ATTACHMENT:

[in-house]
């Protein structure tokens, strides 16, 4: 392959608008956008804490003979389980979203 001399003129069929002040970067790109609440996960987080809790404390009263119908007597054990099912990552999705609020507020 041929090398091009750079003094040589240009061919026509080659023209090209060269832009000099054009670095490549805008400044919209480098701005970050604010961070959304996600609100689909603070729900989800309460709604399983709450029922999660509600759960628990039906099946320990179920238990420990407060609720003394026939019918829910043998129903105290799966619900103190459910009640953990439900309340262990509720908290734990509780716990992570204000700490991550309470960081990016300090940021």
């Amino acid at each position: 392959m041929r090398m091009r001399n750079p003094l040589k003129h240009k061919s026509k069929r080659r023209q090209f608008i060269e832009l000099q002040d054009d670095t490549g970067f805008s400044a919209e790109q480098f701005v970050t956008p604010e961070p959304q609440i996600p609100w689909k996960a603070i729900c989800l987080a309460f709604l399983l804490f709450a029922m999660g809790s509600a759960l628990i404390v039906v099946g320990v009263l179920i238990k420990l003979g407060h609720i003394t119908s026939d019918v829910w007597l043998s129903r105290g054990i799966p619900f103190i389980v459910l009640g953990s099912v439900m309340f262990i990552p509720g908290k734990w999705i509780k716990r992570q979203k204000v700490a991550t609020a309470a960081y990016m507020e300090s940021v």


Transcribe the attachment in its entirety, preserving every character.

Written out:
[in-house]
């Protein structure tokens, strides 16, 4: 392959608008956008804490003979389980979203 001399003129069929002040970067790109609440996960987080809790404390009263119908007597054990099912990552999705609020507020 041929090398091009750079003094040589240009061919026509080659023209090209060269832009000099054009670095490549805008400044919209480098701005970050604010961070959304996600609100689909603070729900989800309460709604399983709450029922999660509600759960628990039906099946320990179920238990420990407060609720003394026939019918829910043998129903105290799966619900103190459910009640953990439900309340262990509720908290734990509780716990992570204000700490991550309470960081990016300090940021």
């Amino acid at each position: 392959m041929r090398m091009r001399n750079p003094l040589k003129h240009k061919s026509k069929r080659r023209q090209f608008i060269e832009l000099q002040d054009d670095t490549g970067f805008s400044a919209e790109q480098f701005v970050t956008p604010e961070p959304q609440i996600p609100w689909k996960a603070i729900c989800l987080a309460f709604l399983l804490f709450a029922m999660g809790s509600a759960l628990i404390v039906v099946g320990v009263l179920i238990k420990l003979g407060h609720i003394t119908s026939d019918v829910w007597l043998s129903r105290g054990i799966p619900f103190i389980v459910l009640g953990s099912v439900m309340f262990i990552p509720g908290k734990w999705i509780k716990r992570q979203k204000v700490a991550t609020a309470a960081y990016m507020e300090s940021v």